Welcome to the website for the book Partners for Preservation, a book discussing how to advance digital preservation through cross-community collaboration.
Edited by JEANNE KRAMER-SMYTH
With a foreword by NANCY MCGOVERN
The only certainty about technology is that it will change. The speed of that change, and the ever-increasing array of digital formats, tools and platforms, will present stark challenges to the long-term term preservation of digital records. Archivists frequently face shortfalls in the technical expertise, subject matter knowledge, time and resources needed to solve these challenges.
In this book, international contributors from diverse professions discuss their experience with and solutions to digital problems that share commonalities with those facing digital preservationists. Partners for Preservation advocates for archivists to recruit partners and learn lessons from other technical fields in order to work more effectively within the digital landscape.
Who could be partners to archivists working in digital preservation? This book will feature essays by eloquent representatives of various non-archives professions discussing their challenges with and victories over digital problems that share common issues with those facing digital preservationists.
‘This collection of writings by scholars in information science, computer science and law goes beyond making a case for collaboration in digital preservation with experts outside the GLAM community. It inspires records and archives professionals to think about their own concepts and principles from different perspectives; to develop a deeper understanding of the issues they encounter in their own work; and to be creative in the way they look at the material in their care. This is why it is a must-read for any professional who is responsible for the digital future.’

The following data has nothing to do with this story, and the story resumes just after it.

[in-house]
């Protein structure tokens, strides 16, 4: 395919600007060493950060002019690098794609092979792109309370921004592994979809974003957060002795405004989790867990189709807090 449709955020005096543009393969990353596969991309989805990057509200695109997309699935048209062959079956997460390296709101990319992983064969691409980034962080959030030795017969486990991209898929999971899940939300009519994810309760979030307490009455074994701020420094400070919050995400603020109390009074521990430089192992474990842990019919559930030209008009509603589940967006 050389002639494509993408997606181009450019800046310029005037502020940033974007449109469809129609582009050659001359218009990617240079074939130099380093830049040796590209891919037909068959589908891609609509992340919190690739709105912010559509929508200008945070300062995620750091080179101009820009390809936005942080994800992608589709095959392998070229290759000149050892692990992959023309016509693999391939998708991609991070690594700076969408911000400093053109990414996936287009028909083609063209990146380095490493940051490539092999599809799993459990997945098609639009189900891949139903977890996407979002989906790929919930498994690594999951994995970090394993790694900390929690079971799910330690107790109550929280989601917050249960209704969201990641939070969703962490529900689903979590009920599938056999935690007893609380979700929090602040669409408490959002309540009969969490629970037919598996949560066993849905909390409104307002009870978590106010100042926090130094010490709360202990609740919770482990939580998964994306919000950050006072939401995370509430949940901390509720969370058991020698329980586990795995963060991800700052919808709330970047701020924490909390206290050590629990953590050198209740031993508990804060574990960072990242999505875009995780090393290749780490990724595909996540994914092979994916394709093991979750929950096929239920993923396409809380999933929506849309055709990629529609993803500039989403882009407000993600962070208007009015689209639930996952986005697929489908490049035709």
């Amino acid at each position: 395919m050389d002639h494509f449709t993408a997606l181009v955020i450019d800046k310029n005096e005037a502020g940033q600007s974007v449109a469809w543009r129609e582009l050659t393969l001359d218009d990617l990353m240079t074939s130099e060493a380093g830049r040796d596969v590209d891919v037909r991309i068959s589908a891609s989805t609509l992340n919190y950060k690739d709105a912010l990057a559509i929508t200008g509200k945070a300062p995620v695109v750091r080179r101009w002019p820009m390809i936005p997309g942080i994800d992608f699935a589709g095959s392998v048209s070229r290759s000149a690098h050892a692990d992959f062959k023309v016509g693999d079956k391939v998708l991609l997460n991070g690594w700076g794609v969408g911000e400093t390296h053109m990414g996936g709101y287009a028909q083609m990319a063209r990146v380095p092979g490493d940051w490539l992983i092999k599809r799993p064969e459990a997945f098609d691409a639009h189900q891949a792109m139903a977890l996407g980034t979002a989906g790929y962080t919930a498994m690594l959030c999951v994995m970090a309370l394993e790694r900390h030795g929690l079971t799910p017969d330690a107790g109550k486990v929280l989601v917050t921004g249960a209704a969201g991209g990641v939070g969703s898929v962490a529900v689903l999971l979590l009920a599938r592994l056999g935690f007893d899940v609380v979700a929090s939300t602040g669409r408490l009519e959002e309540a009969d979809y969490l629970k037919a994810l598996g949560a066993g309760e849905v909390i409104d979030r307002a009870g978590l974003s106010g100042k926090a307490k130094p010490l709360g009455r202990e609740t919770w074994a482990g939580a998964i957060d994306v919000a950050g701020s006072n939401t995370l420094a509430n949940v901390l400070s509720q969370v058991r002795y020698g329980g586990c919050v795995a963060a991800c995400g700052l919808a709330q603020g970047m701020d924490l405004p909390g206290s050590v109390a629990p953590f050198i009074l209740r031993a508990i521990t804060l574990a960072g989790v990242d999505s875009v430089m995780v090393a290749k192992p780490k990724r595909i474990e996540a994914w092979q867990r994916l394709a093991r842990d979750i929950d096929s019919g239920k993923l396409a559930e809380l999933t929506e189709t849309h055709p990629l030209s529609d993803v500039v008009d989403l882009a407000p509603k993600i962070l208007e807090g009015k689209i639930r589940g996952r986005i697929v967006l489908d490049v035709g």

—Luciana Duranti, Professor of Archival Studies, The University of British Columbia
‘This work introduces a refreshing and much needed approach to digital preservation. It tackles the contemporary societal themes that are deeply ingrained in digital records making and use, and from those it invites digital archivists and preservationists to think through solutions. By addressing the immediacy, the urgency and the many unforeseen consequences of digital information, each chapter reminds us of the need to evolve in theory and in practice dynamically in relation to technological and social changes.’
—Maria Esteva, Data Curator, Texas Advanced Computing Center, University of Texas at Austin